We have some more things we’re working on, but this is a general look at some of the updates that we’ve made. Unlike a lot of our other devblog posts, this one seems more similar to what a ‘normal’ dev blog looks like. I hope you all enjoyed a peek behind the curtain, and please help us out by giving us a bit of feedback! You can reach us via the Contact page or making a comment directly on this post. If you want us to get back to you, you are welcome to leave your email address or sign up for any new updates. As usual, if you want to see some of these screens before they hit the blog, you can also follow us on our social medias like twitter or Instagram. This summer is wrapping up at an alarming pace, so we here at Hot Sauce Bread Studios hope you make the best of it.

~ Cedrick

Trap Cards
Trap Cards.jpg

Hello Everyone!

Time for yet another discussion about design choices for Sigils of Kairos (Haste) .  Today’s post I will be talking about trap cards.  I’ll start by discussing the reasons for including them, how they’ve changed from that original idea, and then touch on the different traps available.  Let’s go!

First off, one would assume that trap cards came about from playing Yugioh or Hearthstone.  This is probably subconsciously true, but it is important to note that I played neither of these when they were included into Sigils (Haste) .  Traps were actually a natural and obvious solution for one of my initial worries, Hand Dumping.  Even before my initial mock-up for the game, I knew that there had to be something in place to make players think twice about throwing down a card.  In fact, I liked this idea so much, that I left three spaces for traps for each player!  Thankfully, when Jacob agreed to take on the project, he quickly noted that this is overkill and would serve only to frustrate.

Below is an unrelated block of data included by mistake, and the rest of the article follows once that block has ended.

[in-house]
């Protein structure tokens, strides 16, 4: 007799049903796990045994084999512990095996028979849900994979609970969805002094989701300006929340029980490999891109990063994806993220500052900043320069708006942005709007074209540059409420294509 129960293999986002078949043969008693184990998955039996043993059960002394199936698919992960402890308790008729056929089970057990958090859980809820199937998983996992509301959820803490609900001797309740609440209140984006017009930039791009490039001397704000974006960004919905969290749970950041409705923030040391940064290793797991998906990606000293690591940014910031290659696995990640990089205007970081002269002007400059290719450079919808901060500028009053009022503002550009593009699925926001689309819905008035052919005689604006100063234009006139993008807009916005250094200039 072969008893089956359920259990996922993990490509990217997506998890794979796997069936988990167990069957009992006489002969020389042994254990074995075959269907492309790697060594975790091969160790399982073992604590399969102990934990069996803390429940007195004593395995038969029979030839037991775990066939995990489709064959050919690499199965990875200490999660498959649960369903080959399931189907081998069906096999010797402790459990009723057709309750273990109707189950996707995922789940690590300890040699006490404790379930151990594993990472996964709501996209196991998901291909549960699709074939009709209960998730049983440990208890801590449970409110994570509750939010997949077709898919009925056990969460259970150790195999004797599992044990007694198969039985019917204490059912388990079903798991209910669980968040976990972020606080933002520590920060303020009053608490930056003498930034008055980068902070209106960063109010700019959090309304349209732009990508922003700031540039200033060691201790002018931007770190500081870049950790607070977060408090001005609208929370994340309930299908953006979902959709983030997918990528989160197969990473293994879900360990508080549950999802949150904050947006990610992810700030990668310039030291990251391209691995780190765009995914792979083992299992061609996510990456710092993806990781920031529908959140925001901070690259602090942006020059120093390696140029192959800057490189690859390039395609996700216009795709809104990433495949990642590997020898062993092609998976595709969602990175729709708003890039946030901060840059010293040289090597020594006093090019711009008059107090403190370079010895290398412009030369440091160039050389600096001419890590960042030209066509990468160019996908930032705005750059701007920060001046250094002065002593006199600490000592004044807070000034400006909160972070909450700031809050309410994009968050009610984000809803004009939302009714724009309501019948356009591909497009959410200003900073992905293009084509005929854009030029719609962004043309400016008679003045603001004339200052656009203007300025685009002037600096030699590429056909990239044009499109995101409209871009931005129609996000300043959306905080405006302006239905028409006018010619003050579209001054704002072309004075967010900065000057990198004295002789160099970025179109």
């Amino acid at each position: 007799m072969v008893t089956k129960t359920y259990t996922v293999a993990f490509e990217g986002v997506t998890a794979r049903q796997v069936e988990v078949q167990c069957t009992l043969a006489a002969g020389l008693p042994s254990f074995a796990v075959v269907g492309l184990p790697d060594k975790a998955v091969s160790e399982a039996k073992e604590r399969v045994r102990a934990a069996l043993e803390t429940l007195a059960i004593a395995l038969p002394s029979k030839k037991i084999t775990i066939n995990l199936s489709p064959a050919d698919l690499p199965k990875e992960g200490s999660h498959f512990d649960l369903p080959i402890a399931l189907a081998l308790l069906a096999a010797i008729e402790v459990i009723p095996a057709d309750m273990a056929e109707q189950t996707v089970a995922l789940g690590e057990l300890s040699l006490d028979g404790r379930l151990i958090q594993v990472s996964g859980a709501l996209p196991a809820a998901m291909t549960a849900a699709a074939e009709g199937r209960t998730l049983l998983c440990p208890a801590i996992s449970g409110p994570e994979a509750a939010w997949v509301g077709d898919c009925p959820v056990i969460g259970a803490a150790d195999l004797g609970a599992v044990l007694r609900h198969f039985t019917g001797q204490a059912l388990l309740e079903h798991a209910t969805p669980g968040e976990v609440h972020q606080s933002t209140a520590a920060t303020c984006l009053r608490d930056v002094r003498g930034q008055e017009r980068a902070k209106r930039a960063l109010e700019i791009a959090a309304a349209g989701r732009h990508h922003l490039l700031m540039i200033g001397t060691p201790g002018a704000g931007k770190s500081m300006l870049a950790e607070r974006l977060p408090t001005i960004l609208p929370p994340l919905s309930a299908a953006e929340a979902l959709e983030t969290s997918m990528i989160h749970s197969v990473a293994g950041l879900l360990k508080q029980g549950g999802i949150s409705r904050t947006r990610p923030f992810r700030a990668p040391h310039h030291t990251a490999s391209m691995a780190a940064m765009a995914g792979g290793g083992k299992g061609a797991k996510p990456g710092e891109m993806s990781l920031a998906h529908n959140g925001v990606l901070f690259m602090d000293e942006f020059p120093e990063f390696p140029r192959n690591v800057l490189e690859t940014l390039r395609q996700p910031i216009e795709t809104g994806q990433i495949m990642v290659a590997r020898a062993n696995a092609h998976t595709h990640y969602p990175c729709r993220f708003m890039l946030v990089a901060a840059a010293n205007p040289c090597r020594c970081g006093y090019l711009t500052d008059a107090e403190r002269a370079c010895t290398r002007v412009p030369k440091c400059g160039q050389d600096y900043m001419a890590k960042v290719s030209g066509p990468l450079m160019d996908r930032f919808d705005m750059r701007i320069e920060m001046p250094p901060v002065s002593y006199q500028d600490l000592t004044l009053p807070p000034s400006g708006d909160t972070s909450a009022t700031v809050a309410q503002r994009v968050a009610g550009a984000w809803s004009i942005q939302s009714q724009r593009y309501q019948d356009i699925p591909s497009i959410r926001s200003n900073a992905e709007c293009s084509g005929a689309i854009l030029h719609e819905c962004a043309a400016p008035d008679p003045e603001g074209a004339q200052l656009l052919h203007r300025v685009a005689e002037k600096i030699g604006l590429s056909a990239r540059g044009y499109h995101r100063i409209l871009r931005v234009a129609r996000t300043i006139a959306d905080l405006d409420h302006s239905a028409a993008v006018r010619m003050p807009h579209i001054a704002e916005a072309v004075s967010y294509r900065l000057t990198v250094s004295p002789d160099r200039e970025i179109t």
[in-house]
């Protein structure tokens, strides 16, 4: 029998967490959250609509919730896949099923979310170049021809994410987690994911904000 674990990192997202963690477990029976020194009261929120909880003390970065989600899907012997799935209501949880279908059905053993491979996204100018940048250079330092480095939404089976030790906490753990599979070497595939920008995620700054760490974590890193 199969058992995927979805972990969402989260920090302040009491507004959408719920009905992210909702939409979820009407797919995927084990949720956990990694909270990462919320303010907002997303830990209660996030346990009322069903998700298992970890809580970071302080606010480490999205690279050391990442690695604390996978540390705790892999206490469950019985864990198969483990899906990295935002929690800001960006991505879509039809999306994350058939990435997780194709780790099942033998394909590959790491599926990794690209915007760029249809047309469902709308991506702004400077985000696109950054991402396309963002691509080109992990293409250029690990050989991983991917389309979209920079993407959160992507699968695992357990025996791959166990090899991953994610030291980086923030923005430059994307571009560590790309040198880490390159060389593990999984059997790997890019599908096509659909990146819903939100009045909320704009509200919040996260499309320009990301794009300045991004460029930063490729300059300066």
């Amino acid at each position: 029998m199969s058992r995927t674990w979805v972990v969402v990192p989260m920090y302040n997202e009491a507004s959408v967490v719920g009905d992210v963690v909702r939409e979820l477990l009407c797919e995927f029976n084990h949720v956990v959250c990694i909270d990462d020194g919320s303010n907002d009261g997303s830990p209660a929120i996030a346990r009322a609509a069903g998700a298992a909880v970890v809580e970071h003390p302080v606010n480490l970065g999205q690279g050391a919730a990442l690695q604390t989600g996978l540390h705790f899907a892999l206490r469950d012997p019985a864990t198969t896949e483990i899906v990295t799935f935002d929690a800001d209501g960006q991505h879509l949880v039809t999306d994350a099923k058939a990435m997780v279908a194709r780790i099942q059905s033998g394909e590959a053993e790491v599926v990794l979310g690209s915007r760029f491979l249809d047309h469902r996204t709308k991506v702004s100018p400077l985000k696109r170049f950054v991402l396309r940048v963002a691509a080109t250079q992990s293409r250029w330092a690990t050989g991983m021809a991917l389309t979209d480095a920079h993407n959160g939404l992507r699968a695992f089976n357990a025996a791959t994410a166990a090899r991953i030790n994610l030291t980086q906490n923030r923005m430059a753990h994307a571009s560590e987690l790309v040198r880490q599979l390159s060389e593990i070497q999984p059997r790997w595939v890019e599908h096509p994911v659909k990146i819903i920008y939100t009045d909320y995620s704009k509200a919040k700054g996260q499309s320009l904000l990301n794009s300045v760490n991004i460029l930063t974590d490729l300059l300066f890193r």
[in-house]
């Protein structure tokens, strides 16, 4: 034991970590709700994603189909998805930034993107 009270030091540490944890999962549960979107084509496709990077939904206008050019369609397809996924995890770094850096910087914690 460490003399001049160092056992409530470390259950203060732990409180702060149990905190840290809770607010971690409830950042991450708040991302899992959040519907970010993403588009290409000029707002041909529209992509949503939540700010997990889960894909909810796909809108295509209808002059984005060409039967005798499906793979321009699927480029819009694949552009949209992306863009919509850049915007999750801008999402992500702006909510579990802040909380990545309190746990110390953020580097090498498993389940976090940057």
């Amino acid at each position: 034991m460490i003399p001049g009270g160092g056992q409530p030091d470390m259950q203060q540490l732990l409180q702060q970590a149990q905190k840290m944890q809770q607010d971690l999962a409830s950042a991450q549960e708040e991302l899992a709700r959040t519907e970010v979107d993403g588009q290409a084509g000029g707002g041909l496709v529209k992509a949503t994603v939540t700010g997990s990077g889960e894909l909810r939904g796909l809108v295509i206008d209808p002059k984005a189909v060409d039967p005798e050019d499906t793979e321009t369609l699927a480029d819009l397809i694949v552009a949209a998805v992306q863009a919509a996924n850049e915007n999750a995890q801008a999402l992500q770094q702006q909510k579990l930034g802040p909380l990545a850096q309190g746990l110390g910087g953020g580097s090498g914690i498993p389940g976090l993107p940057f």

Touching on a design philosophy so wonderfully explained in an Extra Credits video, traps were a perfect way to add a lot of depth with very little complexity.  By this I mean that the traps added a lot of strategy and thinking through plays without having players learn any difficult-to-grasp rules.  Any player can understand how a move could get blocked by a trap, but good players know to bait out a trap by throwing out a weak attack before unloading their special moves.  As our game evolved to include the forge mechanic, this became even more important.  Forging powerful cards meant that a player was putting more eggs in one basket.  If that move gets blocked by a trap, that player didn’t just lose one card, but 2 or 3.  That being said, let’s take a look at the traps that we’ve included in Sigils (Haste) .

Otto’s Ward

This is probably the most important of the traps as it cuts right to the main purpose of traps.  When triggered, the tank shield doesn’t just prevent one attack, but three!  Throw in the ability to upgrade this to a 5 shield trap, and it’s easy to see why this card defines Otto’s role as a tank.

Skrill’s Ward